Sculpture, the most ancient kinds of, i. 242. Alleged decadence of Greek sculpture from Phidias to Praxiteles, 253 note. Parallel of Titian and Praxiteles, 254 note. History of Greek statues after the rise of Christianity, 257, 258. Nicholas of Pisa and his works, 258. First development of sculpture in Rome, ii. 102 note

Sectarianism in Ireland, ii. 186. Its incompatibility with patriotism, 186

Séguier, the Chancellor, his enthusiastic patronage of tea in the seventeenth century, ii. 322

Selden on witchcraft, i. 125

Self-sacrifice, great development of, by Christianity, ii. 237. Decline of the spirit of, 354

Seneca on the duties of masters towards their slaves, ii. 228

Sensuality, influence of, upon art, i. 255

Serfdom which followed slavery, ii. 238, 289. Manumission enforced as a duty upon laymen, 239 note. Serfdom in Scotland in 1775, 239

Serpent, the, worshipped by the Ophites, i. 220 note. Adopted as the emblem of healing, 200 note. The old Egyptian symbol of a serpent with a hawk's head, 220 note

Serra on political economy, ii. 283 note

Servetus, his death, ii. 49. Calvin applauded for the crime, 52. Denounced by Castellio, 54. But justified by Beza, 56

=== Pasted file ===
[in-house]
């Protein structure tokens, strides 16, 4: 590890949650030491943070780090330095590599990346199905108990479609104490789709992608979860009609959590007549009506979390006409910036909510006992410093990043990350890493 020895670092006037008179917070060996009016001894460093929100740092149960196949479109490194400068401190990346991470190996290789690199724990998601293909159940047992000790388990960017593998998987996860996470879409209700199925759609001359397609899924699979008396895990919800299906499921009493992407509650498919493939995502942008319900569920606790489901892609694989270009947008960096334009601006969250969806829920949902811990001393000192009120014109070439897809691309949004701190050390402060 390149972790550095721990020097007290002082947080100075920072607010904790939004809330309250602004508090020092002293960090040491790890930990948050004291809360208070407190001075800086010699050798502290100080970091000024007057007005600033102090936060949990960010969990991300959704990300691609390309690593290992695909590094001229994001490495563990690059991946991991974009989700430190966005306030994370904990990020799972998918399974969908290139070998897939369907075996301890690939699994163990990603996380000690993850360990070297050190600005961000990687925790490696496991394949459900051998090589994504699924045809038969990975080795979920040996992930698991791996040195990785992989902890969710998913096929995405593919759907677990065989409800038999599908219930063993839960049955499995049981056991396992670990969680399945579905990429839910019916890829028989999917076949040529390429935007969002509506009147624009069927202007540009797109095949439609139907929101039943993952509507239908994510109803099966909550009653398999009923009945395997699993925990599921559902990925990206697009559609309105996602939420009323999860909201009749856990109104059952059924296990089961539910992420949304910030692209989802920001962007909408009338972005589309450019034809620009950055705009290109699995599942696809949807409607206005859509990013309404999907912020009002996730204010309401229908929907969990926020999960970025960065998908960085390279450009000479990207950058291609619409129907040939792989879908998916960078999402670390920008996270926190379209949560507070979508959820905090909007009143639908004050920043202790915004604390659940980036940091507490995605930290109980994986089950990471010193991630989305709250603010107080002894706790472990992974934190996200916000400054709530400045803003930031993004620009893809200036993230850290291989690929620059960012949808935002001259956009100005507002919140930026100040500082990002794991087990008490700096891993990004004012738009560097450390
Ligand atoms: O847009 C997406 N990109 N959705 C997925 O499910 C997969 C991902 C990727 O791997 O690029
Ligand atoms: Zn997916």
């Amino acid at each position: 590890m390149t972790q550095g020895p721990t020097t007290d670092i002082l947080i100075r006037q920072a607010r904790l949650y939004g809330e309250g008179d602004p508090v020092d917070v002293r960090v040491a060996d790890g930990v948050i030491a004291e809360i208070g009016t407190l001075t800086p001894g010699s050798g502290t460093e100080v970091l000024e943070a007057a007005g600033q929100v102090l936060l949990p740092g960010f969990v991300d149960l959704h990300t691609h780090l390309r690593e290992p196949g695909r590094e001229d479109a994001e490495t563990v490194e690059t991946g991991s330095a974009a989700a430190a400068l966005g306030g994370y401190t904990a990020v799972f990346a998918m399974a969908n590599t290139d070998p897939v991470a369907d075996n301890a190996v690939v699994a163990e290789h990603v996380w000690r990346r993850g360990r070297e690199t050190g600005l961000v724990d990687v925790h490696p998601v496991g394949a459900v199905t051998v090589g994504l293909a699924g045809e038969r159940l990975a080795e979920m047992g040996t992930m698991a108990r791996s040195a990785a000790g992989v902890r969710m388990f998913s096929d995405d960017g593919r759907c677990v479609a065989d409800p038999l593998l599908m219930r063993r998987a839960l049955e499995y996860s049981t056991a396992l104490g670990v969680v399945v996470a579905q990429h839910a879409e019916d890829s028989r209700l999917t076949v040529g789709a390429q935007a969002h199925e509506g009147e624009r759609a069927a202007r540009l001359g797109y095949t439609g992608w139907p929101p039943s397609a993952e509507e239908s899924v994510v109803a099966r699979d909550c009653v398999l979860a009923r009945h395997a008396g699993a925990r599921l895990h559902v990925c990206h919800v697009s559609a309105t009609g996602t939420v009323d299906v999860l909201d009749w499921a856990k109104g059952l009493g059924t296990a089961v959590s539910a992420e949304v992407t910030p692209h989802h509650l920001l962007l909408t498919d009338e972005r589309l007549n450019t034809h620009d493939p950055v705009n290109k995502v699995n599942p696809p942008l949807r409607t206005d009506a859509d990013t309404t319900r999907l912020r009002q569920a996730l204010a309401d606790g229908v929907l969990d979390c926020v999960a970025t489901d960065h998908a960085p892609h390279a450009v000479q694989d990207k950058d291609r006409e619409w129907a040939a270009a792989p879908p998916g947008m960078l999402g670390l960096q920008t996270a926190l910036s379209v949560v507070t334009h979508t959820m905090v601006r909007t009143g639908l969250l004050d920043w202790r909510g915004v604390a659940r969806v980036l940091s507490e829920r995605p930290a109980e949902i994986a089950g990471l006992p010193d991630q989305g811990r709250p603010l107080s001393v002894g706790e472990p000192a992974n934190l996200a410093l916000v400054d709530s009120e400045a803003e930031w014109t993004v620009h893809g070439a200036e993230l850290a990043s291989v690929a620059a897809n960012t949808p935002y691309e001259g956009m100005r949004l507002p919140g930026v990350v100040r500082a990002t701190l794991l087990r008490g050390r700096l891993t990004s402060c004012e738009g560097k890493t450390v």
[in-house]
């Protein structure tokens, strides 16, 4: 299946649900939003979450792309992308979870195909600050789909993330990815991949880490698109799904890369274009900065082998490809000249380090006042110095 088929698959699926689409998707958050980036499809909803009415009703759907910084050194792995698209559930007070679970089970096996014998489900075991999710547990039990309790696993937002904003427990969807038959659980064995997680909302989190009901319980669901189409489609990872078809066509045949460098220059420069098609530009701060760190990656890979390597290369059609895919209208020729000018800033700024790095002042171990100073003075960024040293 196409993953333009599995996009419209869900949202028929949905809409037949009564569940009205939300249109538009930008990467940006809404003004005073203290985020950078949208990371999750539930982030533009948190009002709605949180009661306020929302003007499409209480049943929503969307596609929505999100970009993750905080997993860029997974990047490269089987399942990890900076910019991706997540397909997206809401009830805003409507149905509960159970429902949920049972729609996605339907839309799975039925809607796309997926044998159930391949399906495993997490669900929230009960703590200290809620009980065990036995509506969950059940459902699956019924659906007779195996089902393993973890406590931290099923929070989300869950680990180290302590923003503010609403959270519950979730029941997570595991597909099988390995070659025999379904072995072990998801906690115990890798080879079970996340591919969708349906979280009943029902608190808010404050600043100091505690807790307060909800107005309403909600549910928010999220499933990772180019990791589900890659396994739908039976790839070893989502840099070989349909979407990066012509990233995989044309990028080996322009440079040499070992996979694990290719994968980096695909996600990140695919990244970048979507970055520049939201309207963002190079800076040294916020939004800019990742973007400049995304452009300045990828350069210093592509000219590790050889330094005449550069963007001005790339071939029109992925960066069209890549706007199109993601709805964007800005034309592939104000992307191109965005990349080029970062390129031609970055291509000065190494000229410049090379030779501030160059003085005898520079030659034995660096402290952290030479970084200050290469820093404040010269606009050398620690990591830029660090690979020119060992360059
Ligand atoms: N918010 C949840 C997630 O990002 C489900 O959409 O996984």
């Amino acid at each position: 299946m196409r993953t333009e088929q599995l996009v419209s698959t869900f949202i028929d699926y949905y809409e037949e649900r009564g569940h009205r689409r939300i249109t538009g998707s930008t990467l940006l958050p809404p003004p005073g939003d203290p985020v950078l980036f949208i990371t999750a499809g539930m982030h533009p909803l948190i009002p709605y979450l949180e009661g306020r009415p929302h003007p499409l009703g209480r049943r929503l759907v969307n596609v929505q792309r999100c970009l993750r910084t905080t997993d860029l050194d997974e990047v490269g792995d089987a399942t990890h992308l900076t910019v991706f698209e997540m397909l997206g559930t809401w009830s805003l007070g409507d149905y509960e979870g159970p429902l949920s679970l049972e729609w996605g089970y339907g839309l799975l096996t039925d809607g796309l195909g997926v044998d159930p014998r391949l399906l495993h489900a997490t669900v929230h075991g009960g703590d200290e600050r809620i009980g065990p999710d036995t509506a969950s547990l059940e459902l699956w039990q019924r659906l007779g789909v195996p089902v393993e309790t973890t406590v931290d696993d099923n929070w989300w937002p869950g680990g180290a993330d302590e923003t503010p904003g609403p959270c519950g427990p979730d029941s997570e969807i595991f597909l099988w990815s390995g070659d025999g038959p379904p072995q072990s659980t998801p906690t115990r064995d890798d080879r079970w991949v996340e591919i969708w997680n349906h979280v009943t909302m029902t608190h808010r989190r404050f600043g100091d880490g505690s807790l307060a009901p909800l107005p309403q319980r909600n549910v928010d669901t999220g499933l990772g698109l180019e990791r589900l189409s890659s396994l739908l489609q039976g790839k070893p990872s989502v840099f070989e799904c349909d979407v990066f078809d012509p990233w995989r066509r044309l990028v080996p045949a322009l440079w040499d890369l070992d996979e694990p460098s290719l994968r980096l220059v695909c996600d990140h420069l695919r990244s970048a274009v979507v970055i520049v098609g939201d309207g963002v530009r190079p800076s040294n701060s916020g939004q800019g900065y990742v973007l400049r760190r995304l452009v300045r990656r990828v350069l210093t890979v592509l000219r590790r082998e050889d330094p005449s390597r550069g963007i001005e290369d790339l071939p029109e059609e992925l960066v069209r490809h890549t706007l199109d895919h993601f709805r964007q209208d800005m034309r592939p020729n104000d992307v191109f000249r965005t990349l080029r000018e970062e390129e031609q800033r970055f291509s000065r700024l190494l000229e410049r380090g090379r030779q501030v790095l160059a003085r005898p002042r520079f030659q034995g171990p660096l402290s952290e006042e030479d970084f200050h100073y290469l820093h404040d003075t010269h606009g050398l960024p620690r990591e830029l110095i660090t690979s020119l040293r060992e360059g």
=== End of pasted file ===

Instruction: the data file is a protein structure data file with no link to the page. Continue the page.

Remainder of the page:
Sessa on the Jews, ii. 265 note

Sforza, Francis, Duke of Milan, the first to establish a resident ambassador, ii. 282 note Shaftesbury, Lord, neglect into which his writings have fallen i. 190. His denunciation of Christianity as incompatible with freedom, ii. 138

Shakspeare, his notices of witchcratft, i. 124

Sherlock, Dr., his disregard of the doctrine of passive obedience, ii. 183 note

Silvanus, St., bishop of Nazareth, calumniated by the devil, i. 100 note

Simancas, Bishop, on torture, i. 334 note. On faith with heretics, 394 note. On the influence of the Levitical laws on Christian persecution, ii. 22 note

Simon Magus, his introduction of the woman Helena as the incarnation of the Divine Thought, i. 220

Sin, the sense of, appealed most strongly to, by Christianity, i. 356. The conception of hereditary guilt, 357. Original, the doctrine of, rejected by Socinus, 372. And by Zuinglius, 373. Views of Chillingworth and Jeremy Taylor, 374 note. The scope of the doctrine of the condemnation of all men extends to adults, 376. Views of the Fathers on the subject, 377. Effects of this doctrine, 380 et seq. The sense of sin the chief moral agent of the middle ages, ii. 197

Sinclair, professor of moral philosophy at Glasgow, his belief in witchcraft, i. 148 note

Sixtus V. applauds the assassin Clément for his murder of henri III., ii. 161